March 2021 Seminar in the Woods

September 19, 2020

It’s that time of year again:

Mission Statement: The purpose of the Chickamauga and Chattanooga National Military Park Study Group is to create a forum to bring students of the American Civil War together to study and explore those events in the fall of 1863 that led ultimately to the creation of the Chickamauga & Chattanooga National Military Park, as well as explore other nearby Civil War-related sites.

COVID NOTICE: As of right now, we are planning on a normal weekend, with one day on the bus and one on foot in the park.

If the state of Covid in the country still requires some degree of distancing, we will eliminate the bus tour on Friday and substitute two other battle walks for Friday morning and afternoon.

If for some reason Covid has become so widespread to require complete cancellation, we will do so, but as of right now, we are planning to go forward.

All decisions regarding the tour bus and any need to cancel will be made by January 31st, before we must lock in the bus reservation.

Thank you for your understanding.

Tour Leaders: Jim Ogden and Dave Powell
Date: Friday, March 12, and Saturday, March 13, 2021; By bus and car caravan.

All tours begin and end at the Visitor’s Center.

By Bus:
Friday, 8:30 a.m. to 5:00: Cavalry Actions in McLemore’s Cove
We will explore the southern end of McLemore’s Cove, including Dougherty’s Gap, and Blue Bird Gap in Pigeon Mountain. In the afternoon, we will examine the fighting around Glass Mill and Lee & Gordon’s Mills.
We will be taking a lunch break from about 11:30 to 1 PM.

Friday evening, 7:30 p.m. to 9:00 p.m. – Q&A Panel with Jim Ogden, Dave Powell, and others (as announced)
Site: Constitution Hall, 201 Forrest Road, Fort Oglethorpe, GA.

The reprise of the Annual free-form Question and Answer session.

Car Caravan – Saturday Morning, 8:30 to Noon: A. P. Stewart and Bate’s Breakthrough, 4 PM September 19.

On the afternoon of September 19, Confederate General A. P. Stewart’s three brigades were committed to action in the woods east of Brotherton Field. After several hours of see-saw action, Stewart’s brigades achieved two significant ruptures of the Union lines; Clayton’s Alabama Brigade pushed through Brotherton Field to emerge at the east edge of South Dyer Field, while Bate’s mixed Georgia-Tennessee Brigade drove northwest, into Poe Field. Exhaustion, a lack of support, and a vigorous Union response triggered the eventual retreat of Stewart’s forces. In the morning’s walk, we will consider the Confederate side of this fight, largely tracking Bate’s brigade.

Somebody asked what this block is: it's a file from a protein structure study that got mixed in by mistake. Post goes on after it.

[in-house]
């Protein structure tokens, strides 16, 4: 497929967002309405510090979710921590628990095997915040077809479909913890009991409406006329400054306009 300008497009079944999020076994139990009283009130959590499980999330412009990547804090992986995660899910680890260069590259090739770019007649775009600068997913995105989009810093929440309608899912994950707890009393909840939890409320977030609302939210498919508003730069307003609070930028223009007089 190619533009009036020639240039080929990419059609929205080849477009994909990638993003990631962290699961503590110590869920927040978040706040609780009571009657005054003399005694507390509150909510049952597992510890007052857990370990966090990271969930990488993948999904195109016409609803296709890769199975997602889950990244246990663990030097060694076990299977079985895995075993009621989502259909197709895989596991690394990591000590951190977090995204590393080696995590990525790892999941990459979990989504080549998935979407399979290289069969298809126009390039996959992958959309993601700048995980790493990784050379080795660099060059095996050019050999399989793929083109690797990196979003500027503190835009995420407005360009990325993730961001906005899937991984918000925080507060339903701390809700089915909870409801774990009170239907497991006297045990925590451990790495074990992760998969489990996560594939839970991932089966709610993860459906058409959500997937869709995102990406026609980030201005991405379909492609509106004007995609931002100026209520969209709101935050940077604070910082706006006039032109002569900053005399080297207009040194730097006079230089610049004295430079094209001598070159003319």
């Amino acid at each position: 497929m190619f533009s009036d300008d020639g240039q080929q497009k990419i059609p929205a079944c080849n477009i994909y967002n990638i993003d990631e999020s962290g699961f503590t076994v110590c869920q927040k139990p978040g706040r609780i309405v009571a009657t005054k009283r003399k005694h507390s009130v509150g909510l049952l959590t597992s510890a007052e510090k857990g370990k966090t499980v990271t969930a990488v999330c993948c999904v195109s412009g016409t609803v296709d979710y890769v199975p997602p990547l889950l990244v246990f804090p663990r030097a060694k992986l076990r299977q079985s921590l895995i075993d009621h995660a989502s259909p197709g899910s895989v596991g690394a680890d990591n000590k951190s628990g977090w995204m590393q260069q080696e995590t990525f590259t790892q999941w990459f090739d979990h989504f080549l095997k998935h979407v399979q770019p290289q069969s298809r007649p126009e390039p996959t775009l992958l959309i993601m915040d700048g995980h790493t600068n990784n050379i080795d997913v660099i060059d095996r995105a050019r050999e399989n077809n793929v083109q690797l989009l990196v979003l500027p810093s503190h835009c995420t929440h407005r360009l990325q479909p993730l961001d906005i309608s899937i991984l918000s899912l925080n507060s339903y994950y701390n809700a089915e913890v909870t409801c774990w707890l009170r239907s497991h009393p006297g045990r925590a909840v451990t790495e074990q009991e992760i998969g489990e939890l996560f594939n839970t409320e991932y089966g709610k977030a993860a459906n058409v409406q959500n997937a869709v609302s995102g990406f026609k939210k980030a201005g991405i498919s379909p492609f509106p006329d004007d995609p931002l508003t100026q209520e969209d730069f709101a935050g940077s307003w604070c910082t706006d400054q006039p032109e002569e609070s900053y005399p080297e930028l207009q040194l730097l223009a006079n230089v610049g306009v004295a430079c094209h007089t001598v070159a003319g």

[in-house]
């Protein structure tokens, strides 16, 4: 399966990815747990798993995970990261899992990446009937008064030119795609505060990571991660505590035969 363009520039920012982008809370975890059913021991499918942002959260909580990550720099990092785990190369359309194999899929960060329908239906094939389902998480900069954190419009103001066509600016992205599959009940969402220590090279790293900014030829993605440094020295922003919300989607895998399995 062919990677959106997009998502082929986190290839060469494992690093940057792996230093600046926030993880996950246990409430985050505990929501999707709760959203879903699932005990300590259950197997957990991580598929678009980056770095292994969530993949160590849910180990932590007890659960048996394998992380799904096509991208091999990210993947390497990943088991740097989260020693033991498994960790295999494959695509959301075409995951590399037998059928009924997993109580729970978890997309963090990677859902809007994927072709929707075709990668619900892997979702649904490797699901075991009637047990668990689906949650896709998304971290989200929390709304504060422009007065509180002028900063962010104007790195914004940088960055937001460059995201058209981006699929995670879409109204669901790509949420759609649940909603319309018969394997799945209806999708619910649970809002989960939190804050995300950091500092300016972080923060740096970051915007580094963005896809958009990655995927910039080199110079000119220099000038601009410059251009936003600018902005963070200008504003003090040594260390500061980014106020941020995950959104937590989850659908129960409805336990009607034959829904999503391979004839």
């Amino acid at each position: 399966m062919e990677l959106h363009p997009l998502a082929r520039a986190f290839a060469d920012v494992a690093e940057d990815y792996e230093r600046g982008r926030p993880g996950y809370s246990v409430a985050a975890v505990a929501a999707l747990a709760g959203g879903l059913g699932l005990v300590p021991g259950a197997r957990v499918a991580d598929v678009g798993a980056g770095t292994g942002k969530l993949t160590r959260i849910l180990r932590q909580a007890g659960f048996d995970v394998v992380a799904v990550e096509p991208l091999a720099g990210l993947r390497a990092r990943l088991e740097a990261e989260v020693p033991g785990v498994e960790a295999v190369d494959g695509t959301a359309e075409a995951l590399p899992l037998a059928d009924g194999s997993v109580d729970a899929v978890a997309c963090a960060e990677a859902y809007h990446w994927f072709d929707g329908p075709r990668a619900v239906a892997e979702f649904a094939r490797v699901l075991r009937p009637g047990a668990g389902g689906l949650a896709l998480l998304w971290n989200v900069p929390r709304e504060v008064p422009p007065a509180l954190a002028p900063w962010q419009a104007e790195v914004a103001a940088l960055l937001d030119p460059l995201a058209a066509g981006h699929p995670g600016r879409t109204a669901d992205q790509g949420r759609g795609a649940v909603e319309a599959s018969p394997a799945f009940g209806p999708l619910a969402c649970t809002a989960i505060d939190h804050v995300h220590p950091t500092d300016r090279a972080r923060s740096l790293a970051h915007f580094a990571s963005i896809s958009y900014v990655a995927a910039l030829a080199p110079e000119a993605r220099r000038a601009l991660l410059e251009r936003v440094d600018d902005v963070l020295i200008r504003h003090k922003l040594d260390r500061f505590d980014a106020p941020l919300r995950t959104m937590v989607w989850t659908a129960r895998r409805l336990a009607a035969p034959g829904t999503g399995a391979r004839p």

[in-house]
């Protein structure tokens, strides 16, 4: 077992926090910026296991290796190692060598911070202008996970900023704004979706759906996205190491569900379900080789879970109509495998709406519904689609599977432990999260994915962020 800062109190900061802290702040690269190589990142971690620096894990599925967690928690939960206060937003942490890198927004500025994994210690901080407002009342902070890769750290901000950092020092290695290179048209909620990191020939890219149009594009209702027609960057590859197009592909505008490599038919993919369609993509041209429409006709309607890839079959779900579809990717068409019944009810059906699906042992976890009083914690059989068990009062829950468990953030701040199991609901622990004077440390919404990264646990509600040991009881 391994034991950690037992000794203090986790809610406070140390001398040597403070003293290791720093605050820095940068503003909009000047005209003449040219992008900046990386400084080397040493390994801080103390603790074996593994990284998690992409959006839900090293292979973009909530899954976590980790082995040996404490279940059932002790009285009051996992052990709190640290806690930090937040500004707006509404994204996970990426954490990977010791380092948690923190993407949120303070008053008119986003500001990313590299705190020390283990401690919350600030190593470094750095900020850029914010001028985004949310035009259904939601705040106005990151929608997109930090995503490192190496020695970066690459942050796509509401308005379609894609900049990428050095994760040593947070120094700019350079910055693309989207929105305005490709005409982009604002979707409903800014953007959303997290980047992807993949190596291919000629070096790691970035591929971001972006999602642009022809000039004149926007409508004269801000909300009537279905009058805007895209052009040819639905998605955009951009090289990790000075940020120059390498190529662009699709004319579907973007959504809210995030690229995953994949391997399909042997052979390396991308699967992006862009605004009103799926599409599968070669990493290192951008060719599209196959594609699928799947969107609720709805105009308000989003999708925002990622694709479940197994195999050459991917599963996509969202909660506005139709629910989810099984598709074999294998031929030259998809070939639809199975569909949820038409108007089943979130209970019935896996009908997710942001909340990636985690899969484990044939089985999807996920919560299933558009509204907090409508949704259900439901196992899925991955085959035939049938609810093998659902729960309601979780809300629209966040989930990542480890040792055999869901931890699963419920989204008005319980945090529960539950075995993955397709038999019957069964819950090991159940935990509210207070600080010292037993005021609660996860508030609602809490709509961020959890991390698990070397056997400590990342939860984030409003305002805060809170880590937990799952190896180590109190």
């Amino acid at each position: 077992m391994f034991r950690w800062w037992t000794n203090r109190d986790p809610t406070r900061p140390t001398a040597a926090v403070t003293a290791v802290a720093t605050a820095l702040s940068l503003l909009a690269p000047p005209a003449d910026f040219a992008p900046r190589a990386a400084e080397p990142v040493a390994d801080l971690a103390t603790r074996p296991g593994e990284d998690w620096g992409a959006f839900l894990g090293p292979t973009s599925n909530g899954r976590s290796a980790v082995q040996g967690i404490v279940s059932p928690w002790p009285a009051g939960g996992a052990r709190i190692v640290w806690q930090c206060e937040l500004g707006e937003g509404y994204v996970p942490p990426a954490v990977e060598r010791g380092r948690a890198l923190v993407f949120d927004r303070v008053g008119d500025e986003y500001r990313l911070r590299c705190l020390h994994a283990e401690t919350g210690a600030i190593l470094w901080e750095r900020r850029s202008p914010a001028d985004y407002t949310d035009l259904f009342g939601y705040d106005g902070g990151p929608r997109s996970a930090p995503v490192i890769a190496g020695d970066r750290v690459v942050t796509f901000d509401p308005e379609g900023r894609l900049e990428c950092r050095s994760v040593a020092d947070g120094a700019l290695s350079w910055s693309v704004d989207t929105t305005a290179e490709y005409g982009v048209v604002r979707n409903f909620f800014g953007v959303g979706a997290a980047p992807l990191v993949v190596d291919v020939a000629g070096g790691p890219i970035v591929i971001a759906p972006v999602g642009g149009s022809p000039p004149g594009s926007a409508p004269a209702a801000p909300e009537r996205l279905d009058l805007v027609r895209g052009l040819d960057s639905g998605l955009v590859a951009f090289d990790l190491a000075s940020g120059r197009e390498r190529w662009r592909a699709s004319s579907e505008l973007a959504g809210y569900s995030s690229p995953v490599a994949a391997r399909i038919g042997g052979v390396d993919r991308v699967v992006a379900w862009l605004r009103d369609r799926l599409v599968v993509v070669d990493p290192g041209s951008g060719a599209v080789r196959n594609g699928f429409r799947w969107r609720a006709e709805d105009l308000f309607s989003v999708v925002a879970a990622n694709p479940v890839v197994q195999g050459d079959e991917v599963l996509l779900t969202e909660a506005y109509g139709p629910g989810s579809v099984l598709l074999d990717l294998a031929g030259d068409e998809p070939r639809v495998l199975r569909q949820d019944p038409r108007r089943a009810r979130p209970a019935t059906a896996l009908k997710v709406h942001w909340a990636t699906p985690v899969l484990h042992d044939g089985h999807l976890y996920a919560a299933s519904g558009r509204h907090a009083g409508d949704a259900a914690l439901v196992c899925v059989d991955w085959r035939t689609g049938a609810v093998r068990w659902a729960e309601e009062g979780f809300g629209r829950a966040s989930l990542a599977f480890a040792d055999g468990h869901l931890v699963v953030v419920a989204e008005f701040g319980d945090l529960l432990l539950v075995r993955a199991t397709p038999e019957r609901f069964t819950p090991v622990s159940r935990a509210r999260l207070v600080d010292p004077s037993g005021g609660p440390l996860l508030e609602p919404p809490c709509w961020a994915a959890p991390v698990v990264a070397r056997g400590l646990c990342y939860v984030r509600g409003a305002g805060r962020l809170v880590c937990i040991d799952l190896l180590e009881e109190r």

Car Caravan – Saturday Afternoon, 1:30 p.m. to 5:00 p.m.: The Federals seal the breach – Brotherton Field, 5 pm September 19.

The Federal response to Stewart’s breakthrough was rapid and effective. A number of different brigades were ultimately involved in this response, including that of William B. Hazen, only recently disengaged from the fighting in Brock Field. We will track that response, following Hazen’s command from Poe Field to Brotherton Field.

Friday’s Tours will be by Bus. Pre-registration and Fee required: $45, due by February 1 2021.
Sign-up after February 1 or on-site Fee (based on space available): $50
Saturday: no charge.
Fees raised in excess of our costs (as well as any donations) will be used to support the causes of battlefield preservation, interpretation, and renovation.
In 2020 the Study Group donated $500 to the Jewell Monument fund, run by the Friends of Chickamauga and Chattanooga, for maintenance and restoration needs, and $500 to the American Battlefield Trust, in response to an appeal to help save several western battlefields, including a piece of Missionary Ridge.

Send to (and make checks payable to):
David Powell
1300 Mark Street
Bensenville IL 60106

This fee is NON-REFUNDABLE after February 1st, 2020. Once we are committed to the bus, we will be charged the booking fee, no matter what.

Please note that everyone is responsible for their own lodging, meals, snacks and incidentals.

Thank you, see you in March.

March 2020 Seminar in the Woods Update

January 13, 2020


The bus for Friday’s tour is officially FULL! All SOLD OUT.